If to compare him today and then – it’s as different as day and night

Indifference may ruin lives: Children who No one Helps

A better life for at-risk girls in Ukraine

Hope in darkness - Olena’s story

Street children in Ukraine are among the most vulnerable groups to get HIV/AIDS

“Fathers are as important for newborns as mothers”

Child development in Chernobyl-affected Ukraine

Anastasia Polishchuk: “We thought that our child was just cutting teeth and we almost lost her because of meningitis”

“I had never even dreamt of such wonderful big family...”

Mediation as Implementation of the Right of the Child to Legal Protection

Sebastien’s story: A young Haitian earthquake survivor speaks

Breast-feeding: a Woman’s Happiness, a and Society’s Maturity Test

God and the Sun

The Price of Safer Sex Goes Up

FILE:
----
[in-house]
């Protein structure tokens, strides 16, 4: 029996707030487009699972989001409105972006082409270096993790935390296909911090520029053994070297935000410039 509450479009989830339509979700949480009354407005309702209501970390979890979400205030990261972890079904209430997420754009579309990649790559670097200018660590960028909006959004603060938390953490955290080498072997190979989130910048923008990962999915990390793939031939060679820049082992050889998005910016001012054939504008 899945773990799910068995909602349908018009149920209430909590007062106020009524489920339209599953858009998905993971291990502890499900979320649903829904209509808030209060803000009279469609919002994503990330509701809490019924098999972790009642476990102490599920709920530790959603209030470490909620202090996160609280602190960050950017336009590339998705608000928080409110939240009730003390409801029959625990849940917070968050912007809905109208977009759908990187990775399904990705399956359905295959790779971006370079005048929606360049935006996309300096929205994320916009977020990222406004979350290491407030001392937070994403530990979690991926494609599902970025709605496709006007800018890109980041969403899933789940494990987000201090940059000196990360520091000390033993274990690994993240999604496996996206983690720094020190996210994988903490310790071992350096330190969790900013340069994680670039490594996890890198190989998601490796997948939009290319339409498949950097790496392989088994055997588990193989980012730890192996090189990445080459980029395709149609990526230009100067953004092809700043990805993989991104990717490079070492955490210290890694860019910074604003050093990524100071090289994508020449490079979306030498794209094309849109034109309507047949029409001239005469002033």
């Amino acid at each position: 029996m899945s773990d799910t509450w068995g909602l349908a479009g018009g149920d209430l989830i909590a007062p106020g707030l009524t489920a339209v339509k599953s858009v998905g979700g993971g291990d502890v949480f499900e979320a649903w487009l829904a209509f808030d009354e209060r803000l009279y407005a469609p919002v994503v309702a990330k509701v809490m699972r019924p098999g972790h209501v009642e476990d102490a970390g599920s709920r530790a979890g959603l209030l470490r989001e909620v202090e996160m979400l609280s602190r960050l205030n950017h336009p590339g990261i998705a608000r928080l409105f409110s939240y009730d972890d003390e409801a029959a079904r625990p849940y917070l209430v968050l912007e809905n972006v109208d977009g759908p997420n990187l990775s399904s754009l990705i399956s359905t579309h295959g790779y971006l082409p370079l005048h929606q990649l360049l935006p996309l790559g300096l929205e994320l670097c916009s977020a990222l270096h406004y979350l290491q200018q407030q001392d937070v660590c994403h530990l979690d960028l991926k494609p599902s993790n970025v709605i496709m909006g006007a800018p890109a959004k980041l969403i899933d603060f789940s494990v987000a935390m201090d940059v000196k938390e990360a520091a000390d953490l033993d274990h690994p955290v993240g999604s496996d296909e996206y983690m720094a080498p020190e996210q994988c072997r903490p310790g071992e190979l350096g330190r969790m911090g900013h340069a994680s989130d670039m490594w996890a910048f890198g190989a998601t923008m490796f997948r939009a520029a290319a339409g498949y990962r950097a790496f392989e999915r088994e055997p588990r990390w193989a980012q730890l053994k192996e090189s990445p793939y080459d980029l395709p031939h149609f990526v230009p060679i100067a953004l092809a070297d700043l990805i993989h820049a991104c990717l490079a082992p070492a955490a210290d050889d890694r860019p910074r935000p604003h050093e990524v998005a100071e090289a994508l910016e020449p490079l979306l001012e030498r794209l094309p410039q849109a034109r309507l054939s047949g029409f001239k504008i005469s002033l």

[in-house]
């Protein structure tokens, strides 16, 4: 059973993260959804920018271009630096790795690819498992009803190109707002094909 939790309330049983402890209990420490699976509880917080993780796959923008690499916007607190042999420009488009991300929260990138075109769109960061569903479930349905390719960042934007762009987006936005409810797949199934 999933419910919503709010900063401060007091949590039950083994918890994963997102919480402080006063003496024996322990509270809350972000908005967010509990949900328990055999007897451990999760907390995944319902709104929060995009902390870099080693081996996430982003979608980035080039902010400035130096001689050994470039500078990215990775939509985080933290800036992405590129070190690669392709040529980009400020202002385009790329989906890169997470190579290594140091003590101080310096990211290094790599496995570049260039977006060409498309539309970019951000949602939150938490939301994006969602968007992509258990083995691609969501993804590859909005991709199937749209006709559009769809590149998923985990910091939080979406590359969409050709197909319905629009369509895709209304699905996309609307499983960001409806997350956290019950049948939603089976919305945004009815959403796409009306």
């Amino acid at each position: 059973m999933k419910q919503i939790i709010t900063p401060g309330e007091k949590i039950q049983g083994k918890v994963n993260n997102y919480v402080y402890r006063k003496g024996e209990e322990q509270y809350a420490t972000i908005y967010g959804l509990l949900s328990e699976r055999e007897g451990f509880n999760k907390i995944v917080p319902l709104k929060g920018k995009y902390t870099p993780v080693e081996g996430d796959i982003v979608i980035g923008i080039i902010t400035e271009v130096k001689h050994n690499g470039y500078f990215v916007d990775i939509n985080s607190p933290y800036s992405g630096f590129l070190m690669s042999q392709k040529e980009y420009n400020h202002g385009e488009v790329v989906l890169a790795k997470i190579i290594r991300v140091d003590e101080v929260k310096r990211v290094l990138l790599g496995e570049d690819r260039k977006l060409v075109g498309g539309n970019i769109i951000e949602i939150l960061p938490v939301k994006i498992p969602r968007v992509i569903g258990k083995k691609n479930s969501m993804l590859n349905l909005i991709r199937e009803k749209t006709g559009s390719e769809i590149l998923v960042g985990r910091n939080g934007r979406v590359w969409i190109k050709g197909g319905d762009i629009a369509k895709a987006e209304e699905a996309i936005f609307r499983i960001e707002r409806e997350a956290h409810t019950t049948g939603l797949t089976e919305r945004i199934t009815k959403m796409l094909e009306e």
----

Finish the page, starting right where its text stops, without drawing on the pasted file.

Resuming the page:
The Duties of Real Men

Joined Hands Can’t Be Wrenched Apart

A Perfect Future

I did not want my son to be an orphan

I will not give him up… I will not be able to live knowing my child is somewhere along…

HIV positive mothers in Kherson oblast in Ukraine know their children can be born virus-free

Children’s authority in the world of adults

“It’s Just a Bug”. The Story of One Unvaccinated Boy’s Struggle with Meningitis



Children with special needs: “To be not worse than others!”

Roman is a 14-year-old boy living with a mild form of infantile cerebral palsy (ICP). He can move on his own, but rather slowly; he has only one hand that works properly. After studying at home for some time, the boy currently attends a public school. He lives with his mother in Donetsk.

Every child deserves to grow up in a loving and caring family and to develop fully. Tetiana Stryuk-Uldanova, coordinator of the charitable foundation, Our Home – Ukraine-2005, says that children with disabilities often come from single-parent families, having only a mother or a father. It is an extremely rare case when children with a diagnosis similar to Roman’s have both parents. In the majority of cases they are simply abandoned by parents and live in institutions.